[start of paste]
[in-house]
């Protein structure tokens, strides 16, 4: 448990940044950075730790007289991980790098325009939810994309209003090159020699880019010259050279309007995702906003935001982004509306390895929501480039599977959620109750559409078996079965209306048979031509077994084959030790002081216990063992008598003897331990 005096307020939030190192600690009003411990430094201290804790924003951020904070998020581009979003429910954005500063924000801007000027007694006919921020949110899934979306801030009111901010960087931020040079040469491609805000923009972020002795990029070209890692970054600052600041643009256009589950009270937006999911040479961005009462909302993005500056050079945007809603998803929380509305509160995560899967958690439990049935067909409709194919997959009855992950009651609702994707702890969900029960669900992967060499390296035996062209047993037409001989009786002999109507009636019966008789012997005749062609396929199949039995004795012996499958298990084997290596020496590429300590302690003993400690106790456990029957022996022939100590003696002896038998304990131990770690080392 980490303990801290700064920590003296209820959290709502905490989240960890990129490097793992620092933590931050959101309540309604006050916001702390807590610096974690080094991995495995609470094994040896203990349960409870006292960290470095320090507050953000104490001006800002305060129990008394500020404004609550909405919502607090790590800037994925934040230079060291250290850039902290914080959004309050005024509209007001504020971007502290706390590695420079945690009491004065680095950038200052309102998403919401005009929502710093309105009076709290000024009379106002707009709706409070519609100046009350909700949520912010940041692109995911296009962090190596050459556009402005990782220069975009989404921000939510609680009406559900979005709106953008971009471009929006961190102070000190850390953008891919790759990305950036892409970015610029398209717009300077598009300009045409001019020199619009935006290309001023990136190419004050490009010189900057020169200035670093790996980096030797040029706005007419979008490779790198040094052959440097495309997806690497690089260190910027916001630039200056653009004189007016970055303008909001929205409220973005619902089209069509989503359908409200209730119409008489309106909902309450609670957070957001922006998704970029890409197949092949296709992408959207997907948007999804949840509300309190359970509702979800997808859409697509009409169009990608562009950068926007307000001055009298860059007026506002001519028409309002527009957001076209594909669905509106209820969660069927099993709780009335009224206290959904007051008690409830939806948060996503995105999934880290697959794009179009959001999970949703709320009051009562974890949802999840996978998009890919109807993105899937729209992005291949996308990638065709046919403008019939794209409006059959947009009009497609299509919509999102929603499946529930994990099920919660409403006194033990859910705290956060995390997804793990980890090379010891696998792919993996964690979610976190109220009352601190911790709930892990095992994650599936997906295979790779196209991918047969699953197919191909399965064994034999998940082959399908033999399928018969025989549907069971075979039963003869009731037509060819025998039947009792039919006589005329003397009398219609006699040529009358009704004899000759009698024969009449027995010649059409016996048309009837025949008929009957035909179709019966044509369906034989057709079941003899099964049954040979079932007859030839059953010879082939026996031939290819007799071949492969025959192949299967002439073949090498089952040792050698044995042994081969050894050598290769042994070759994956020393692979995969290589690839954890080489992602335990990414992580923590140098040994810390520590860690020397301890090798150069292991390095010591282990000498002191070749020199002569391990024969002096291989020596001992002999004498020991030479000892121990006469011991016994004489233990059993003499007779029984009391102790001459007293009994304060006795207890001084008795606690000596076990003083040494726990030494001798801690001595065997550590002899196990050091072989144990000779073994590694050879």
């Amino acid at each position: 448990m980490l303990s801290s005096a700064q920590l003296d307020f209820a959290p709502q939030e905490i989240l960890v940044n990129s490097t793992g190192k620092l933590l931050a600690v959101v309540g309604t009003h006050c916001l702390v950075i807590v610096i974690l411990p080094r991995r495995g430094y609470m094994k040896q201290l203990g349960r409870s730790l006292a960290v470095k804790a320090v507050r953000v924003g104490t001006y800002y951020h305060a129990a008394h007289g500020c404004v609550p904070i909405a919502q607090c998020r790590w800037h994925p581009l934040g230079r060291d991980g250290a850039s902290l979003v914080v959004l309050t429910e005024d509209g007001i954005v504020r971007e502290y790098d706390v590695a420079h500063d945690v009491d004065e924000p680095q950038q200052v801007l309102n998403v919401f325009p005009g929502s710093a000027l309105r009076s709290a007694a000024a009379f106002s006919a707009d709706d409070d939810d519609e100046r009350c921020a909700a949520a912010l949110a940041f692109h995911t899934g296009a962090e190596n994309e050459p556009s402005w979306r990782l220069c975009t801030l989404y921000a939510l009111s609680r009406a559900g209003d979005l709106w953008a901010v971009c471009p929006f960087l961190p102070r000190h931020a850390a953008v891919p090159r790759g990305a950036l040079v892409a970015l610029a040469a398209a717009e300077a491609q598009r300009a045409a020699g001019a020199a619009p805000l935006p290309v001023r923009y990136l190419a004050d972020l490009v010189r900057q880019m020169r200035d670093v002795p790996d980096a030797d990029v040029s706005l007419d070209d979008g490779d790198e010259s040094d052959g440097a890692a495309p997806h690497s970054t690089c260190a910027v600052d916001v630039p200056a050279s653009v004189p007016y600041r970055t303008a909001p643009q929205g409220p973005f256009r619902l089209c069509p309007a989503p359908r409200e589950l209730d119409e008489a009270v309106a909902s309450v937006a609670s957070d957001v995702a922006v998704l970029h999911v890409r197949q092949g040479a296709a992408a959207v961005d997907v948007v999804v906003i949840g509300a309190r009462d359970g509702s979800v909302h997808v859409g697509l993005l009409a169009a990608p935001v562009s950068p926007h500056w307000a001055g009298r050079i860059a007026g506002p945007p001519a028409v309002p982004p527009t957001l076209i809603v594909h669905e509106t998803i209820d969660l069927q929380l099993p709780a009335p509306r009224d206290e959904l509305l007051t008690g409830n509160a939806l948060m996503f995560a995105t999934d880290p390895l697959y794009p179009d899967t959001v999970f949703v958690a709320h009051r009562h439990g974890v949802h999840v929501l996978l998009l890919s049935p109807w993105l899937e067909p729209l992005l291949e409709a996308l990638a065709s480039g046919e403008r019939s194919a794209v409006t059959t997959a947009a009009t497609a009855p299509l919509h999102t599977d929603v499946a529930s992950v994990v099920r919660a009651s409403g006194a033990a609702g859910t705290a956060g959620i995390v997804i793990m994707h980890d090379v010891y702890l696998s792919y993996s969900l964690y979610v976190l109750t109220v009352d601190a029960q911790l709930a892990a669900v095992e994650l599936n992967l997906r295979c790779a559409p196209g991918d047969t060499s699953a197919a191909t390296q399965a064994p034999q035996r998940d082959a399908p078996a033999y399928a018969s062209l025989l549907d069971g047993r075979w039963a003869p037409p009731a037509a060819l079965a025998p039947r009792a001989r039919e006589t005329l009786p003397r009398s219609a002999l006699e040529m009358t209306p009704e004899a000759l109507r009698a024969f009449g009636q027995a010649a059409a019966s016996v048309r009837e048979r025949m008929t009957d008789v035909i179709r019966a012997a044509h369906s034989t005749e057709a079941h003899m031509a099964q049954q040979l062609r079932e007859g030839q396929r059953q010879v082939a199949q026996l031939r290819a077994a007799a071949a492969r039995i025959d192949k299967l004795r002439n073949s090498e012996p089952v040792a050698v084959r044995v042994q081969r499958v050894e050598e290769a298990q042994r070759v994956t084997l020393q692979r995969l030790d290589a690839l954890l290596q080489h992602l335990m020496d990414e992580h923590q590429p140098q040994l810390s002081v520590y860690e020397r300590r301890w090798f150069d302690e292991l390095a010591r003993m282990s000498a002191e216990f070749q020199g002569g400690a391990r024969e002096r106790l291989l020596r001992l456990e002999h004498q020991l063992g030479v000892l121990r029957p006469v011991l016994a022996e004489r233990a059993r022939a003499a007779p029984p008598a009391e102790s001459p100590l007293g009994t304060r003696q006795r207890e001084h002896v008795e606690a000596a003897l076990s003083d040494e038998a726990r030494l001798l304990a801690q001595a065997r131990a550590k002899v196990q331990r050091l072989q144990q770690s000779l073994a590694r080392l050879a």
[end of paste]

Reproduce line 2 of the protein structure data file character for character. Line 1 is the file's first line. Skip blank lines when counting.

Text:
């Protein structure tokens, strides 16, 4: 448990940044950075730790007289991980790098325009939810994309209003090159020699880019010259050279309007995702906003935001982004509306390895929501480039599977959620109750559409078996079965209306048979031509077994084959030790002081216990063992008598003897331990 005096307020939030190192600690009003411990430094201290804790924003951020904070998020581009979003429910954005500063924000801007000027007694006919921020949110899934979306801030009111901010960087931020040079040469491609805000923009972020002795990029070209890692970054600052600041643009256009589950009270937006999911040479961005009462909302993005500056050079945007809603998803929380509305509160995560899967958690439990049935067909409709194919997959009855992950009651609702994707702890969900029960669900992967060499390296035996062209047993037409001989009786002999109507009636019966008789012997005749062609396929199949039995004795012996499958298990084997290596020496590429300590302690003993400690106790456990029957022996022939100590003696002896038998304990131990770690080392 980490303990801290700064920590003296209820959290709502905490989240960890990129490097793992620092933590931050959101309540309604006050916001702390807590610096974690080094991995495995609470094994040896203990349960409870006292960290470095320090507050953000104490001006800002305060129990008394500020404004609550909405919502607090790590800037994925934040230079060291250290850039902290914080959004309050005024509209007001504020971007502290706390590695420079945690009491004065680095950038200052309102998403919401005009929502710093309105009076709290000024009379106002707009709706409070519609100046009350909700949520912010940041692109995911296009962090190596050459556009402005990782220069975009989404921000939510609680009406559900979005709106953008971009471009929006961190102070000190850390953008891919790759990305950036892409970015610029398209717009300077598009300009045409001019020199619009935006290309001023990136190419004050490009010189900057020169200035670093790996980096030797040029706005007419979008490779790198040094052959440097495309997806690497690089260190910027916001630039200056653009004189007016970055303008909001929205409220973005619902089209069509989503359908409200209730119409008489309106909902309450609670957070957001922006998704970029890409197949092949296709992408959207997907948007999804949840509300309190359970509702979800997808859409697509009409169009990608562009950068926007307000001055009298860059007026506002001519028409309002527009957001076209594909669905509106209820969660069927099993709780009335009224206290959904007051008690409830939806948060996503995105999934880290697959794009179009959001999970949703709320009051009562974890949802999840996978998009890919109807993105899937729209992005291949996308990638065709046919403008019939794209409006059959947009009009497609299509919509999102929603499946529930994990099920919660409403006194033990859910705290956060995390997804793990980890090379010891696998792919993996964690979610976190109220009352601190911790709930892990095992994650599936997906295979790779196209991918047969699953197919191909399965064994034999998940082959399908033999399928018969025989549907069971075979039963003869009731037509060819025998039947009792039919006589005329003397009398219609006699040529009358009704004899000759009698024969009449027995010649059409016996048309009837025949008929009957035909179709019966044509369906034989057709079941003899099964049954040979079932007859030839059953010879082939026996031939290819007799071949492969025959192949299967002439073949090498089952040792050698044995042994081969050894050598290769042994070759994956020393692979995969290589690839954890080489992602335990990414992580923590140098040994810390520590860690020397301890090798150069292991390095010591282990000498002191070749020199002569391990024969002096291989020596001992002999004498020991030479000892121990006469011991016994004489233990059993003499007779029984009391102790001459007293009994304060006795207890001084008795606690000596076990003083040494726990030494001798801690001595065997550590002899196990050091072989144990000779073994590694050879």